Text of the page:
In what seems like a lesson taken from Aesop’s Fables, the hacker who had stolen 43,000 Ether from CoinDash’s initial coin offering (ICO) in July 2017, returned 20,000 Ether to the company with no strings attached.
This marks the return of the majority of the stolen funds since the same hacker had returned 10,000 Ether to CoinDash in September 2017.
With 33,000 Ether now back with CoinDash, the company has recovered around $26 million worth of Ether according to the cryptocurrency’s value at press time.
Announcing the update on its official blog, CoinDash mentioned that while the sent coins had been received by the company, the transaction will have no impact on its planned date of the product launch that remained scheduled for Tuesday, February 27 at time of the company’s post.
Alon Muroch, CEO of CoinDash, stated in the blog post that had been shared on Friday, February 23:
“Similar to the hack itself, the hacker’s actions will not prevent us from the realizing our vision [sic], CoinDash product launch will take place next week as originally intended.”
CoinDash aims to be the “YouTube” of the cryptocurrency world, not by sharing cute kitten videos, but by having industry experts connect with followers and new investors who are seeking advice to establish themselves within this new financial phenomenon that has taken the world by storm.
By having established investors and experts connect to people that are looking for tips and tutorials to make their way through the cryptocurrency world, CoinDash aims to serve as the primary platform that would serve as the launch pad for new members of the cryptocurrency community. To further facilitate its users, the platform will offer exchange integration with popular entities such as Binance and Bittrex, and will also offer wallet services.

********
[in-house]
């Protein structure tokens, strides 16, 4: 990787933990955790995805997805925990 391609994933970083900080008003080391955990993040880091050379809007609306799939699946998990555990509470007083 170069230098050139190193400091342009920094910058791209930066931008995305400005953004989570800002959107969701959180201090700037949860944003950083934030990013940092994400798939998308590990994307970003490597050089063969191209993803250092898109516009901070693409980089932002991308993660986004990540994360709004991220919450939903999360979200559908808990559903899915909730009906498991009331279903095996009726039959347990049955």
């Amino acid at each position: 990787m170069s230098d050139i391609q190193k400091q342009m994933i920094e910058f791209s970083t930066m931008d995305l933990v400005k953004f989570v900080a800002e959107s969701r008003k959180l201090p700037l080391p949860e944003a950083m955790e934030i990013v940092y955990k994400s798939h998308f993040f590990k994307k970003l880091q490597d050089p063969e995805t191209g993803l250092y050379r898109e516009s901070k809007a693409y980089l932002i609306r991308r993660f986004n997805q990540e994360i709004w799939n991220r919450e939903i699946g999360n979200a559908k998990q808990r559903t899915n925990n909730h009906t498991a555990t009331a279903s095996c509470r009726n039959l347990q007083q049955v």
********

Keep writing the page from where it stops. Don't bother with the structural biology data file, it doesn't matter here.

Since the concept seemed promising, it was no wonder when it attracted significant investors during its July 2017 ICO. However, trouble arose when the company’s fundraising site was hacked, directing the invested funds to the hacker’s address, where anyone who was seemingly sending funds to the company was actually transferring them directly to the hacker.
The operations went on until CoinDash identified the issue, until which time, the hacker had safely made off with 43,000 Ether.
However, CoinDash compensated the affected investors that had fallen prey to the hacker’s scheme by offering them its CDT token as they would have received if CoinDash had obtained the direct payment.
All affected investors but those who transferred funds to the hacker’s address after the issue was identified benefited from the offer.
What caused the hacker to return the funds?
There is no apparent reason behind it, which is why it is something that at the surface seems like the hacker’s own decision to return the funds. It remains to be seen whether they would return the remaining 10,000 Ether at any point of time in the future, as there has been no confirmation on that front besides the previous two transactions made to return the partial funds.
However, it would be interesting to note that this is not the first time that a thief has publicly returned stolen possessions. The most relevant instance by region, since CoinDash is based in Israel, would be when thieves had returned antiquities by their own accord a little while ago, taking the authorities by surprise.